some better. Feeding sheaf wheat
1 to fattening hogs has not proven
j economical but with pjgH I
I and stock hogs on light grain feed it j
Old Trust Is Dead i
I he south half of section ,! town-
rVJv ? 1" 1 of Ilan~e 1 l;^>
Cleveland county, Price 85.00 per
acre ror particulars write Mary
\ anderbloemen, Belveu, Kansas.
have you seen it?
We keep Dr. Caldwell's Syrup Pep-
sin in plain view but if you don't hap-
pen to see it why ask for it. The
.manufacturers guarantee it to cure
I Dyspepsia and all forms of Stomach
Troubles. Sold by Fred Reed.
.,0" 8f"J Oct., 31st. $4(1,3:1 with
limited no .lays 75 with limited lOrtays
Bailie route must boused in 1,0th directions
except that between Chicago, Detroit or
Cleveland and Buffalo tbe.m day ticket will
be honored via steamer if desired
I Special summer excursion- south Dakoia
and Minnesota. On sale August is,
and Sept, 1st to loth.
Hot Spring and return Dead wood
and Lead City $.•«.( , St. I'aul and Minneapolis
and return 28.SS, Duluth and return *_■; :a
Ai'K- 11 to ,11st to same point at
rate of one fare plus . .(*) round trip Return
limit on all tickets Dct. :11st, "oturn
Annual Reunion Southwestern soldiers
Association Arkansas City K, Rate one
(are ($t,i5) Arkansas City and return on
Septf.^!,: '° ln,'lllslv''- ""'urn limited
a. c. mitchell, agent.
This is the season when house-
keeper and cook want something
short and quick. Roasts are dis-
We can sell you any kind of steak
required, We secure an ample sup-
ply of the choicest portions of line
Of course we have choice roasts
too. These figures are tempting.
Telephone 4K.
Bad pay killed him.
Cash has taken his
at the
Norman Coal Yard'
j. R. 0ARMACK,
University Notes.
.Miss Maud Uule has resigned her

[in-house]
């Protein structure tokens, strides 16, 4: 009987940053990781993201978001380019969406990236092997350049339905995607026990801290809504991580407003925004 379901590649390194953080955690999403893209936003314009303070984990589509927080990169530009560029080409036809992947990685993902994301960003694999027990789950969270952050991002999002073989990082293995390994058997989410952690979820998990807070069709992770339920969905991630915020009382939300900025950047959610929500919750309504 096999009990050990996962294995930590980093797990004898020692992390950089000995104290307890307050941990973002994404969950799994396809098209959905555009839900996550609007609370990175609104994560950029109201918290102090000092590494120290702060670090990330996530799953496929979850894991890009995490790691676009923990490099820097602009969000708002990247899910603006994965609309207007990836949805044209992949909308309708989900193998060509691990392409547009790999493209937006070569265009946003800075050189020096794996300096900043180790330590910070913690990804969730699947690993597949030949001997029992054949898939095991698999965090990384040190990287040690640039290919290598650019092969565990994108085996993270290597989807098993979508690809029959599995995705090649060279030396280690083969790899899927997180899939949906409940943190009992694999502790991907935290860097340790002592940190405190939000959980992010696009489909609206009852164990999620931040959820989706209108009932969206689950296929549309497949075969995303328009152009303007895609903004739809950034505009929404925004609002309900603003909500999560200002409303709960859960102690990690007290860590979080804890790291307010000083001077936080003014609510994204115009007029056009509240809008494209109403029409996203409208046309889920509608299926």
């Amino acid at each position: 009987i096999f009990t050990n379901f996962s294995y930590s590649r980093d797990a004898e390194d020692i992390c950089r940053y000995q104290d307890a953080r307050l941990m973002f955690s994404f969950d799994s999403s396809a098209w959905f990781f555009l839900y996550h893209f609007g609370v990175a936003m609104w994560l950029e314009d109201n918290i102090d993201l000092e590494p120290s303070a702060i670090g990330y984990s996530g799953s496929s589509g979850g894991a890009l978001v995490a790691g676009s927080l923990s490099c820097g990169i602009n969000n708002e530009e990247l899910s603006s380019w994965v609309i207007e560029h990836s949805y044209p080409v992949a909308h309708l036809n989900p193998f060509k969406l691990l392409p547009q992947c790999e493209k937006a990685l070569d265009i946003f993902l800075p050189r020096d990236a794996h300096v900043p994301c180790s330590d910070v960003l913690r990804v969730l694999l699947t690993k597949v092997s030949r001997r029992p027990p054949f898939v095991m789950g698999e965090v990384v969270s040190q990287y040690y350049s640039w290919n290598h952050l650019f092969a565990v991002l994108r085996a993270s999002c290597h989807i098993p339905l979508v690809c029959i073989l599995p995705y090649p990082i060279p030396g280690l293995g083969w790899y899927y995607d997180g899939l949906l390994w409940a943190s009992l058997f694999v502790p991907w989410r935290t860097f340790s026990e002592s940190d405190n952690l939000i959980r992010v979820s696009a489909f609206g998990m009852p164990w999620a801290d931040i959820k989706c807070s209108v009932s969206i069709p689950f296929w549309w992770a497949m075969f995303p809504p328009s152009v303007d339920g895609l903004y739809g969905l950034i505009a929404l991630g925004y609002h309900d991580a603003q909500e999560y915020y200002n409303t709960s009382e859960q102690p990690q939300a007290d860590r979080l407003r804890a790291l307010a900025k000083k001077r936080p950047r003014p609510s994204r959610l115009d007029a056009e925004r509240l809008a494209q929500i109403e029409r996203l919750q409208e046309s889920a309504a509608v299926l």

position as librarian.
John J. Merrill of Greenville, Mo,
has been elected as director of the
musical department.
Mr. Merrill is a graduate of the
Kansas University. He has lately
taken a three years piano course in
Edward B. Evans of West Liberty,
Ohio and a graduate of Wooster, Uni-
versity has been employed as instruc-
tor in English and Elocution.
The entire rock building on Main
street will be used by the Musical
I is practiced with good results. Little
definite information Is on record
| in feeding wheat to cattle although
| hundreds have been so fed with good
results. In the few experiments at
experiment stations in this line wheat
has been fed mixed with other grain.
When fed this way it has given re-
sults fully equal to corn1 At the Ohio
station steers fed on a mixture of
wheat meal and bran required (i.7
pounds of grain to prodnce a pound
of gain. At the Kansas station
twelve steers fed 011 wheat meal for
83 days required 5.72 pounds of!
grain for each pound of gain. This is ;
10.5 pounds of beef from a bushel of
wheat. The 83 days were the first
part of the feeding period. When j
grain fed was limited in amount the
teers ate it well without getting oil
feed. A thousand pound steer should
not be fed over lti to 18 pounds of
wheat meal per day as wheat wheat
will surfeit a steer more readily than
corn meal. Ground is the only con-
dition in which to feed wheat to cat-
tle and better results will be ob-
For Everything
WOU will make ijo
mistake in goiu^
to Jas. D. Maguire's Lie
handles no inferior grmle
goods. Everything in
liis establishment is the
very best and put on the
market backed up by a
manufacture s reputation
J '1P years in building
r, up. By reosou of our
i buying goods in large
j quantities, and for cash,
j we are enabled to make
j you the very lowest prices
j on goods of like grade,
f sold any where in the ter-
! f'topy. We are pleated at
j all times to show our goods
and quote you prices.
Norman, Oklahoma,

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Allan, John S. The Peoples Voice (Norman, Okla.), Vol. 10, No. 4, Ed. 1 Friday, August 16, 1901, newspaper, August 16, 1901; Norman, Oklahoma Territory. ( accessed January 17, 2019), The Gateway to Oklahoma History,; crediting Oklahoma Historical Society.